Four days later I was still suffering and struggling through planned training sessions that I should have been nailing. Schoolboy error.
When I mentioned this faux-pas to more experienced athletes, I got knowing looks, wry smiles and was delivered the line, “don’t think, just do.”
Not thinking used to be a bit of an issue for me. I tend to mull things over. A lot. It is probably the main reason why I opted to become part of a coaching set up in the first place. I was paralysed by a myriad of training regimes, plans, articles, blogs, magazines all suggesting polar opposites. I eventually (after a lot of thinking) decided once I had committed to the Melbourne Ironman in early 2015, that it would be best to trust someone to help me work through all of the options. I teamed up with a coach.
By saying, “don’t think, just do” the more experienced athletes reinforced the need to trust the coach, the process and the plan. After all, it was me who took the time and effort to get and pay for a coach. Why would I then go and ignore them?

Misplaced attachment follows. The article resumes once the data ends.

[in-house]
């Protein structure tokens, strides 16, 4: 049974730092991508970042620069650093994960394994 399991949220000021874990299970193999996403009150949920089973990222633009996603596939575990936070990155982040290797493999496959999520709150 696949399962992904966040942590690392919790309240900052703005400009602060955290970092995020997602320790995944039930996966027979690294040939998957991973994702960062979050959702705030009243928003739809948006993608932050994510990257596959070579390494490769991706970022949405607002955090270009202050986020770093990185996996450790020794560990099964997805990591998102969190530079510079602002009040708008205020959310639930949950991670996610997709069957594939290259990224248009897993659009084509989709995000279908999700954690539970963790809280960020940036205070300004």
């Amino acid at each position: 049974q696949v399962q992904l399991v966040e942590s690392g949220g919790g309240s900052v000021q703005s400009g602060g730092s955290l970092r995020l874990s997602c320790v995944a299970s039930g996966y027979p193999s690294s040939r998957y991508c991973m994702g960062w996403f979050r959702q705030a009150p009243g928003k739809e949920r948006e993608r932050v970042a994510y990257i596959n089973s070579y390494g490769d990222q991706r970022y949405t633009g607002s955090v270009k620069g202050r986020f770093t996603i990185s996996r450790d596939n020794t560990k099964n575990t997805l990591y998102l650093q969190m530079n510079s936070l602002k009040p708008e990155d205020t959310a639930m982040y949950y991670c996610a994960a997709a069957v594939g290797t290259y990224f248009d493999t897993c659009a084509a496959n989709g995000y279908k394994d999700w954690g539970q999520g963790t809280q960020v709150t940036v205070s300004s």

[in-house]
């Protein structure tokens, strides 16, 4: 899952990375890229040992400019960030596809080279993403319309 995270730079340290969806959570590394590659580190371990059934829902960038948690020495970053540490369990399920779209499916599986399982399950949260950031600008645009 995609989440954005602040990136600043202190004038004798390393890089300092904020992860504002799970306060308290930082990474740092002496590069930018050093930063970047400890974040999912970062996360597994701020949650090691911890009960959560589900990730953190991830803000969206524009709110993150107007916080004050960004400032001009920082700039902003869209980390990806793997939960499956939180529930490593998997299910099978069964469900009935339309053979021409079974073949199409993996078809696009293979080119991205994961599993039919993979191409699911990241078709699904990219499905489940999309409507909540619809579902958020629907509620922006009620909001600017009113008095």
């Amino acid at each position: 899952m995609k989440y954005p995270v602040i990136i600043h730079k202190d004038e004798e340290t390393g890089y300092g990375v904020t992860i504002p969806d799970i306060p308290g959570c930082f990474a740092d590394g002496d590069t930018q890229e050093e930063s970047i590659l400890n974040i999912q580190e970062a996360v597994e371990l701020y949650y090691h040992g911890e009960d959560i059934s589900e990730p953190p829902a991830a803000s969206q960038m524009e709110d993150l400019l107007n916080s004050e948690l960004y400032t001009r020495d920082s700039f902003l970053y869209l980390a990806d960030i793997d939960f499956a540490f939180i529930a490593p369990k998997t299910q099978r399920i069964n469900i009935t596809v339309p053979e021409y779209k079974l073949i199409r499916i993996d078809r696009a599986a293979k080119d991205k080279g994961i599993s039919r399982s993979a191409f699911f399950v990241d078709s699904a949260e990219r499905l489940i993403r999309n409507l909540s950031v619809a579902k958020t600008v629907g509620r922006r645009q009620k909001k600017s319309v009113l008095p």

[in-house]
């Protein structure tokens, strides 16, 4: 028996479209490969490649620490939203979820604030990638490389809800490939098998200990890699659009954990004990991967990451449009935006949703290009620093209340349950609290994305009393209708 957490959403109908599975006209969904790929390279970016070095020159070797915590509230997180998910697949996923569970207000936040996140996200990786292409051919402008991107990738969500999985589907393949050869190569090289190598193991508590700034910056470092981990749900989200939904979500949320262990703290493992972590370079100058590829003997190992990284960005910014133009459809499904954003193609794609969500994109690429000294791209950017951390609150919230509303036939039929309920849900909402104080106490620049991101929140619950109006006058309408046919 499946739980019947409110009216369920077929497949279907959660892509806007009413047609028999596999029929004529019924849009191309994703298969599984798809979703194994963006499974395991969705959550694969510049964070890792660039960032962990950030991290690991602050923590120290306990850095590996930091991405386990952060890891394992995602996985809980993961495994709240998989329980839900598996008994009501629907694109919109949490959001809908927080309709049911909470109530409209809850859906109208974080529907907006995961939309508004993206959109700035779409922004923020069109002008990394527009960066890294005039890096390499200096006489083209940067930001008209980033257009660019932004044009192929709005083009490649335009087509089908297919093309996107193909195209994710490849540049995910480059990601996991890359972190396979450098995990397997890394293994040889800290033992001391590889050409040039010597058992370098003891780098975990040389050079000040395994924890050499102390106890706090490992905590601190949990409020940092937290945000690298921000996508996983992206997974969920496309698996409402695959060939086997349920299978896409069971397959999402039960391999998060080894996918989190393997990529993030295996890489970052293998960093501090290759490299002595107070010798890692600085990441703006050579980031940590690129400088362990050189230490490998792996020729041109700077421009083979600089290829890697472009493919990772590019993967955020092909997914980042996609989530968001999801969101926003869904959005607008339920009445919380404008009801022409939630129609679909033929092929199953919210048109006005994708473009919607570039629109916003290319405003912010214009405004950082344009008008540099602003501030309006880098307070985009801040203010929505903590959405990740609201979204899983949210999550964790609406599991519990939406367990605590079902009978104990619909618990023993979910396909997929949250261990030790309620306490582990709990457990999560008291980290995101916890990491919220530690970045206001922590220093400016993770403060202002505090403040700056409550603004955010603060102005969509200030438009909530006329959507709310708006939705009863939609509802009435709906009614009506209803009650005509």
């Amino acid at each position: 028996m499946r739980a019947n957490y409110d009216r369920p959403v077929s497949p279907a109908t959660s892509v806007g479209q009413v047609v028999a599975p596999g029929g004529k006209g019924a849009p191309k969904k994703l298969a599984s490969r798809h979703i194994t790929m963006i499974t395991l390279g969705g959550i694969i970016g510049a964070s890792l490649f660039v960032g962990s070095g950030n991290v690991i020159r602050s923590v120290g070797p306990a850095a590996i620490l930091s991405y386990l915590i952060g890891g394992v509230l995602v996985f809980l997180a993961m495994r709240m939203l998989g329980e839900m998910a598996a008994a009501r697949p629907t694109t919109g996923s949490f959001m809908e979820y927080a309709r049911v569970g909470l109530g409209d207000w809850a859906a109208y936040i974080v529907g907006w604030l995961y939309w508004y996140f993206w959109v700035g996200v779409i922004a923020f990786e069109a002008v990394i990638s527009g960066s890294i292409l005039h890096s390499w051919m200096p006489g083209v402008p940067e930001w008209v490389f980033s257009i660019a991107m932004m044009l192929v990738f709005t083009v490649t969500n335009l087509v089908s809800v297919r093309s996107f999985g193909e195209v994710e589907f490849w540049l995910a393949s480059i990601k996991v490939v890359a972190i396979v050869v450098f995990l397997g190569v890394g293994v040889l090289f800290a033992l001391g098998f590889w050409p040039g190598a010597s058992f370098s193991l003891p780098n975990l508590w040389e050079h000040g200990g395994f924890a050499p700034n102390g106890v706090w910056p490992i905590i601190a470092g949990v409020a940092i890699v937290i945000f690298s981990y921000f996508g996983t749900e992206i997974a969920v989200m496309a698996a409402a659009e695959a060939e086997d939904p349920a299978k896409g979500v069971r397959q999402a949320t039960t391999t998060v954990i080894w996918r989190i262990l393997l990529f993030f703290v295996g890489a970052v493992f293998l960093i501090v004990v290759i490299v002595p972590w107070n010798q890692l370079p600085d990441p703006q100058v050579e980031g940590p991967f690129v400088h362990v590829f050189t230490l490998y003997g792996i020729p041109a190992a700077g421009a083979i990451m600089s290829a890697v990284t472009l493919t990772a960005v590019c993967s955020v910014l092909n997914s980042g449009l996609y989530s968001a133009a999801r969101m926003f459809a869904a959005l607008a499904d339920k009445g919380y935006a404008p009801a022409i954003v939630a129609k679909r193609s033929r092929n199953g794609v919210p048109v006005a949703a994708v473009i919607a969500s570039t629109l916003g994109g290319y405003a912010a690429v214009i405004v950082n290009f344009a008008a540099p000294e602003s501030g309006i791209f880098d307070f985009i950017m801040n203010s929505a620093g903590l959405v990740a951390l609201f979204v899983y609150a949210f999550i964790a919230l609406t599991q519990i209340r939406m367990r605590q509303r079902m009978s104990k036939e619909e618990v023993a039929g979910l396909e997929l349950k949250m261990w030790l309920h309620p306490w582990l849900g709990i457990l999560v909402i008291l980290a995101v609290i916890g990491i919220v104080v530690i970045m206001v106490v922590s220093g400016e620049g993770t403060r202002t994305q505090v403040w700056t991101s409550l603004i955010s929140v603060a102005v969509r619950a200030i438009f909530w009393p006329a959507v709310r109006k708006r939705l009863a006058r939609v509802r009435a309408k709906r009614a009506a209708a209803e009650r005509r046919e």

A few weeks on, with lesson learnt and words of wisdom taken on board, I trusted the process that was laid out for me, which was extremely liberating. I now realise the unbelievable amount of energy that I spent thinking and agonising over training plans for the Helsinki, Boston, Canberra and Melbourne marathons in years gone by. So wasteful.
Not over-thinking is yielding results in my own training and giving me the head space to turn my attention over to other aspects of life, which is no bad thing. I am now attempting to deliver on my own coaching aspirations and a long held promise to be a better cook!
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